Writing is a critical life skill. Almost all of us write in some capacity every day. And in an increasingly virtual-based society, it has become our primary form of communication.
As a parent, you want to ensure that your child develops the writing skills to express themselves well. But to teach them effectively, you must be able to answer this question they’re likely to ask: “Why is writing important?”
3 Reasons Why Writing is Important
Here are three reasons why knowing how to write well will significantly benefit your student:
1) Essential for Academic Success
Students must be able to write clearly, concisely, and intelligibly to succeed academically. This is true whether your child attends college, trade school, or another post-secondary program.
Students pursuing a degree in any academic discipline will have to write in just about every course—be it for a research paper, lab report, or slideshow presentation. Therefore, they’ll need to know how to write competently to successfully complete their coursework and present themselves well for higher education.
University professors across the U.S. have expressed concerns about their students being unprepared for college-level writing. Many of these students begin their college careers having to take remedial writing courses without gaining credits. (Source) Others may even slip under the radar, struggle through their studies, and get thrust into the world without the skills needed for employment in their chosen field. This leads us to our next point.
2) Essential for Employment
When your child starts applying for jobs someday, they’ll likely need to submit a resume and cover letter. Potential employers will form their first impression of your child from reading their application materials. A well-written cover letter is more likely to earn your child a callback for an interview.
Additionally, even if your student doesn’t want to become a journalist or copywriter someday, most jobs still require some level of writing. This is why employers seek applicants who demonstrate excellent written and verbal communication skills.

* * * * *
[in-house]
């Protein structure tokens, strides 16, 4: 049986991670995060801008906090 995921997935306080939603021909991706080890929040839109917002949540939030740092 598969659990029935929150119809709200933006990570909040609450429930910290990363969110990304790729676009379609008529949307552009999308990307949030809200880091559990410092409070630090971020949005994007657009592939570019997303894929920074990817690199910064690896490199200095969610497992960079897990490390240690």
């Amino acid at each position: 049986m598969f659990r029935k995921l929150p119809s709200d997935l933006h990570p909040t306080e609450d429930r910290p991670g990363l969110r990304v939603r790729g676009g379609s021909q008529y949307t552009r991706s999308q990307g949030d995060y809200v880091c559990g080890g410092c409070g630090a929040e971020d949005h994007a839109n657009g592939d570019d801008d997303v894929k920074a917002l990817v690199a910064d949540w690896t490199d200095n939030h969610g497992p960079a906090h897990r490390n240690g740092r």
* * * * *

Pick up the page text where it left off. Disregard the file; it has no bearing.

According to a 2016 National Association of College and Employers study, over 73% of employers desire a candidate with strong writing skills. Honing these skills now will give your child an upper hand when applying for competitive positions. Furthermore, once they acquire a job, continuing to exhibit quality writing can open up doors for advancement opportunities.
3) Essential for Communication
Of course, being able to write well isn’t just important for school and work—it’s also an invaluable skill for personal communication.
Take a moment to consider how many times this week you communicated through writing. So far, you’ve probably drafted dozens of text messages, a handful of emails, multiple social media comments, and maybe even a handwritten card or letter.
Depending on each type of writing and its intended audience, you likely had to adjust the style and tone you used. And even if you didn’t realize it, you probably chose your words carefully to ensure that your reader didn’t misinterpret your point. These are all signs of a strong writer and communicator.
By learning to write well for various contexts, your child will better understand how to convey their thoughts, feelings, and ideas for optimal understanding. This will serve them well both now and in the future.
3 Ways to Promote Strong Writing Skills
So, how do you help your child develop the writing abilities they need to excel in the real world? Follow these three simple tips to get started!
1) Encourage Your Child to Read Regularly
Having your child read a variety of content on different subjects is one of the most effective ways to improve their writing skills. Reading exposes them to new ideas, vocabulary, sentence structures, and styles that they can learn from and potentially mimic in their compositions. The more your student reads, the more their writing skills will develop.
2) Begin Writing Instruction Well Before High School
Don’t wait until high school to begin a formal writing curriculum with your student. If you’re confident your child is ready for writing instruction, you can start cultivating their skills at a young age. This will help them build a solid foundation for more advanced writing in the future.
3) Encourage Your Child to Write Often
Learning to write isn’t as natural as learning to talk. Writing skills grow incrementally and require a great deal of practice. So, if you want your child to become a strong writer, you’ll have to give them plenty of opportunities to write. Of course, the expectations and length of time they spend writing will vary by age. However, we suggest having them write in some capacity for at least 2–3 days per week.
Starting a writing program and practicing at a young age will help your child develop the foundational skills they need to become a successful writer in the future.